Federal prosecutors have arrested and charged a Tennessee man for allegedly conspiring to attack a number of businesses and educational organisations since the middle of 2012.
According to court papers, Timothy Justin French (aka "Orbit") is part of a hacking group, known as NullCrew, who have claimed responsibility for a number of high-profile attacks against telecommunications companies, educational institutions and government agencies.
The FBI, who arrested French last Wednesday at his home address in Morristown, 'without incident', is still searching for other members of the NullCrew group.
According to the complaint affidavit, an FBI operation which made use of a 'confidential witness' was ultimately responsible for tracking French down.
The Fed's inside man, joined in online conversations with NullCrew members on Skype, Twitter, and the open source encrypted messaging system Cryptocat.
During those chats the anonymous helper was able to learn of the group's plans, including current, past and future targets, as well as gather intelligence on vulnerabilities and hacking methods.
The FBI used the data gathered by the witness to track the IP address of a computer used in some of the NullCrew attacks which, ultimately, led the agency to French's front door.
NullCrew came to prominence on July 13, 2012 when it successfully breached the World Health Organization (WHO) and the Public Broadcasting Service (PBS), later releasing usernames, passwords and email addresses via Pastebin.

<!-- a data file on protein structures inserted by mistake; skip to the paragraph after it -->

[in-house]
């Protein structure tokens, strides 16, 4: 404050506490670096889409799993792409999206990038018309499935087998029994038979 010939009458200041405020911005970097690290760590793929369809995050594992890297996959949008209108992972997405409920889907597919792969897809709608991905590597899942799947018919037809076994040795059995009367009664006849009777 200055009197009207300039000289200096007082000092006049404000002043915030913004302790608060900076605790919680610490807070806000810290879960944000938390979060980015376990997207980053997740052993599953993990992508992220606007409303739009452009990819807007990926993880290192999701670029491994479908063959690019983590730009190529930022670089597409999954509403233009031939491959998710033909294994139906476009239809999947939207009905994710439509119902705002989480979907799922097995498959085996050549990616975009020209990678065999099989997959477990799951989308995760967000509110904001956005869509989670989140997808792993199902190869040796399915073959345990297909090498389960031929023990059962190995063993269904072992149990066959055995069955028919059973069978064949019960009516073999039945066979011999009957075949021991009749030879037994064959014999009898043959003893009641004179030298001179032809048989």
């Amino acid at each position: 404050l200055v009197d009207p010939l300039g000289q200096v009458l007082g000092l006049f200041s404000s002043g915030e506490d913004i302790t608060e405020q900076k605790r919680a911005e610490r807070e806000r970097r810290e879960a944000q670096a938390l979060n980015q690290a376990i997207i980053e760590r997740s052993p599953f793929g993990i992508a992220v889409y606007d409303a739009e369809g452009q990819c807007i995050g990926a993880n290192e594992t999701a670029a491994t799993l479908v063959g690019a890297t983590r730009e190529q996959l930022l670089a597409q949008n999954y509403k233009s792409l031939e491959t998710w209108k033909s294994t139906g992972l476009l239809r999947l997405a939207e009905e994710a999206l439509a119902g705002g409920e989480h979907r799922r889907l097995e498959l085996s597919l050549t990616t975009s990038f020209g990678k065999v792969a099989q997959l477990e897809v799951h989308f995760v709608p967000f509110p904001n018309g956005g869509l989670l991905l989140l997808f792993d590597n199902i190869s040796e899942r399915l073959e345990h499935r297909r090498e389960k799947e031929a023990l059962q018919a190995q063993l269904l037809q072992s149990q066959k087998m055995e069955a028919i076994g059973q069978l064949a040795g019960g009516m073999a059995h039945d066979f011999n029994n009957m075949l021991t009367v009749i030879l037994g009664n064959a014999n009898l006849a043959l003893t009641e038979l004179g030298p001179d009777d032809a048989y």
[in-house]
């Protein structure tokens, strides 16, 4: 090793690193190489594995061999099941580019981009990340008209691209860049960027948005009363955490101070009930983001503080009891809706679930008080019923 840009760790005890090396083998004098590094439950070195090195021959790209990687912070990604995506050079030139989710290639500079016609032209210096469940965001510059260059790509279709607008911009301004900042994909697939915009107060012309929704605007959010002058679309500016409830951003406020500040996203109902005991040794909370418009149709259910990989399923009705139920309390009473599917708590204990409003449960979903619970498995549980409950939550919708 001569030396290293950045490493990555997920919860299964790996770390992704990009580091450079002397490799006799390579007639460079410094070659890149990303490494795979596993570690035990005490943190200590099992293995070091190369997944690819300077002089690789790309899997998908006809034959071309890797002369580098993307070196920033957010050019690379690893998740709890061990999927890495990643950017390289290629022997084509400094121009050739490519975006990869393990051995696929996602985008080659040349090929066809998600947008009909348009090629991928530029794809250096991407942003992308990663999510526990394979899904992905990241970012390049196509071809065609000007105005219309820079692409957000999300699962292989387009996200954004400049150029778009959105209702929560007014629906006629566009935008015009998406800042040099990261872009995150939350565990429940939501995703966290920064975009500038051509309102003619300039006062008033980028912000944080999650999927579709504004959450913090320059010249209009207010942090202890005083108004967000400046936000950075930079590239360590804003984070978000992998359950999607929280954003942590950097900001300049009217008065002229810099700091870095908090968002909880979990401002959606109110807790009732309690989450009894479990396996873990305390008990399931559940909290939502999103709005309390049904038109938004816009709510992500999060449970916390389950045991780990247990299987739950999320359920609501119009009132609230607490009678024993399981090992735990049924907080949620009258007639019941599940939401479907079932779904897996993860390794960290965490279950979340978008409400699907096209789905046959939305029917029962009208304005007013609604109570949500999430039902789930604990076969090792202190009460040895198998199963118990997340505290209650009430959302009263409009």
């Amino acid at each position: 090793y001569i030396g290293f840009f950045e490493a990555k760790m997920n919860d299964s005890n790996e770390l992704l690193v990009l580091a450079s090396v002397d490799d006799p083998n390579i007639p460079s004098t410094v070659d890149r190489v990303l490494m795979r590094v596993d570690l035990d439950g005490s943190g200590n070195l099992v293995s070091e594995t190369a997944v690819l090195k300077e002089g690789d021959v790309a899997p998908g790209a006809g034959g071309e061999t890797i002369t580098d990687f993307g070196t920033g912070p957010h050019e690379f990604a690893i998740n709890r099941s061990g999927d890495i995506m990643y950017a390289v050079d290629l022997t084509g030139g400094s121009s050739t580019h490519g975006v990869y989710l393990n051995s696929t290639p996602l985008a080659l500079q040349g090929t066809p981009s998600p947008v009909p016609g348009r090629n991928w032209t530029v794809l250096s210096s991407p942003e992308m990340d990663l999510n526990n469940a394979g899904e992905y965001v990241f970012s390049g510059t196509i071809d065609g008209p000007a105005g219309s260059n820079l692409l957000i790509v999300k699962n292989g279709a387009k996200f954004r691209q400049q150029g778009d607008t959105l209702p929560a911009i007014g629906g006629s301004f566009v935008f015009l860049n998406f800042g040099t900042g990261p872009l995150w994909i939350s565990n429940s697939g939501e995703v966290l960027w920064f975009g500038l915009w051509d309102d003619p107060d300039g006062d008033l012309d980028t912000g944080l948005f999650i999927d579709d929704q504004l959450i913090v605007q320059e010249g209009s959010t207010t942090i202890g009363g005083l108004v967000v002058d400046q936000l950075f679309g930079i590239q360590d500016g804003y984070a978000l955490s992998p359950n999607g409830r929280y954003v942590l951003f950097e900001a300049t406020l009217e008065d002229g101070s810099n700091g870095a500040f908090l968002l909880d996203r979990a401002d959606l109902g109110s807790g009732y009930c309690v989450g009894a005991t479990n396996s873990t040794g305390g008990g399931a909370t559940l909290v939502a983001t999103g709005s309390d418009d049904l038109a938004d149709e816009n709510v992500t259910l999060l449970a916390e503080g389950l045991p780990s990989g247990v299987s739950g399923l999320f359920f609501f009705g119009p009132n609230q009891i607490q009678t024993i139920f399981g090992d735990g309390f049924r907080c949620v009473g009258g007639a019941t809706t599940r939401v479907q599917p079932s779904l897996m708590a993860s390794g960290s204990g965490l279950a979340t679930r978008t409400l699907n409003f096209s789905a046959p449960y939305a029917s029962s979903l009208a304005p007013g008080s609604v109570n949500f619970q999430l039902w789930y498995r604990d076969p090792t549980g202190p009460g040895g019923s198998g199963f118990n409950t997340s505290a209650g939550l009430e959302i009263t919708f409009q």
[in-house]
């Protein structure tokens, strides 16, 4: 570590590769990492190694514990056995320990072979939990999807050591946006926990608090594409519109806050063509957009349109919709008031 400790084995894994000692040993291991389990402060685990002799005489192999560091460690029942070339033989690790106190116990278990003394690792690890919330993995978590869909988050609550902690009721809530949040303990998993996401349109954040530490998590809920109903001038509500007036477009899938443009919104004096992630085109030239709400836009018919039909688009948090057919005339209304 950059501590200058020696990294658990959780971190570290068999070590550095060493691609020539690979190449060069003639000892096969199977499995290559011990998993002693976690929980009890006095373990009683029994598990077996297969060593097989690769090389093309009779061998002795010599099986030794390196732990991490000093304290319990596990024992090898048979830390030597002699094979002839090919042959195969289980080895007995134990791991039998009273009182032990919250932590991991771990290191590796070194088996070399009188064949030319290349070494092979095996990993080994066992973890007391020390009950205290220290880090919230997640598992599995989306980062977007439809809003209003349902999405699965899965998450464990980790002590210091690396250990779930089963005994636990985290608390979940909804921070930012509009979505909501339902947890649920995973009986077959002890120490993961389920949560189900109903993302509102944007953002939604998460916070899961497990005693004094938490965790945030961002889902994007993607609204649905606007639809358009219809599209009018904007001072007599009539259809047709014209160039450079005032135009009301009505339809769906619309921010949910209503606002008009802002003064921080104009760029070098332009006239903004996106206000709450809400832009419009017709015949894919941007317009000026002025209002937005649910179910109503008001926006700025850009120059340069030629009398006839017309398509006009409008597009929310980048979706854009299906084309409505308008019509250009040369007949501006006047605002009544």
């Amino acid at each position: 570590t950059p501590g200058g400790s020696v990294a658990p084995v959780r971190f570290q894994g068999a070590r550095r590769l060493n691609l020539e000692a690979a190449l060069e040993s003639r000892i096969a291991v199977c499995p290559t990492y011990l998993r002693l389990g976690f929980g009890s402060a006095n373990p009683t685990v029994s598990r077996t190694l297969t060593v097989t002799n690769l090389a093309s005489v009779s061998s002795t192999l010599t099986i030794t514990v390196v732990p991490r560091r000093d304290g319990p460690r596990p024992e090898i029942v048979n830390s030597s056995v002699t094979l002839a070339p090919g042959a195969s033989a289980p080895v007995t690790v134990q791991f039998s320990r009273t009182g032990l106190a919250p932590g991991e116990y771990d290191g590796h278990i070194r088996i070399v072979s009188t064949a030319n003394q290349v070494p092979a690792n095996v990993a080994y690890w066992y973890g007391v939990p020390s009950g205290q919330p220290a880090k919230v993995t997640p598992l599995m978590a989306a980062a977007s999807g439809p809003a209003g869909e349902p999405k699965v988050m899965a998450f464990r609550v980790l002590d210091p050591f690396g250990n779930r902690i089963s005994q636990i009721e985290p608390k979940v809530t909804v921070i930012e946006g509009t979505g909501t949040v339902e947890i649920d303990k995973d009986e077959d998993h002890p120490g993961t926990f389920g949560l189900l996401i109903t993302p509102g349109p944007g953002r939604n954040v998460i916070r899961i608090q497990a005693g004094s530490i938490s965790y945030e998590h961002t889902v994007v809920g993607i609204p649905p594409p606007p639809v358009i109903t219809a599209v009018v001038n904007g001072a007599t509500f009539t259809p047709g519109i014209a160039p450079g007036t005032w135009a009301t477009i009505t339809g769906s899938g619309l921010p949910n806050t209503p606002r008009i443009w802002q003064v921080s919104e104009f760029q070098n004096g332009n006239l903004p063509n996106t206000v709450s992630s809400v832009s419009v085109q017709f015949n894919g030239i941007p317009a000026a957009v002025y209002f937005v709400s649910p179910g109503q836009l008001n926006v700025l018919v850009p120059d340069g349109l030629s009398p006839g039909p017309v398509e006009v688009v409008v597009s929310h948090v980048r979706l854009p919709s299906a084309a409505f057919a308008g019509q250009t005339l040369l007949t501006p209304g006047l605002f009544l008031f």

French, who has been charged with conspiracy to commit computer fraud and abuse, is claimed to have been involved in five cyber attacks launched by NullCrew.
Those incursions, it is alleged, include two universities, a large Canadian telecommunications company, a large California-based company and a large mass media communications company.
According to the court filing, each of those attacks led to significant financial losses for the victims, including the costs of responding to the attacks, assessing the damage caused and restoring the affected computer systems.
Zachary Fardon, US attorney for the Northern District of Illinois, said:
Cyber crime sometimes involves new-age technology but age-old criminal activity - unlawful intrusion, theft of confidential information and financial harm to victims.
Hackers who think they can anonymously steal private business and personal information from computer systems should be aware that we are determined to find them, to prosecute pernicious online activity and to protect cyber victims.
If French, who now awaits trial in Chicago, is found guilty of all charges he could face a period of up to ten years in jail, as well as a fine of $250,000.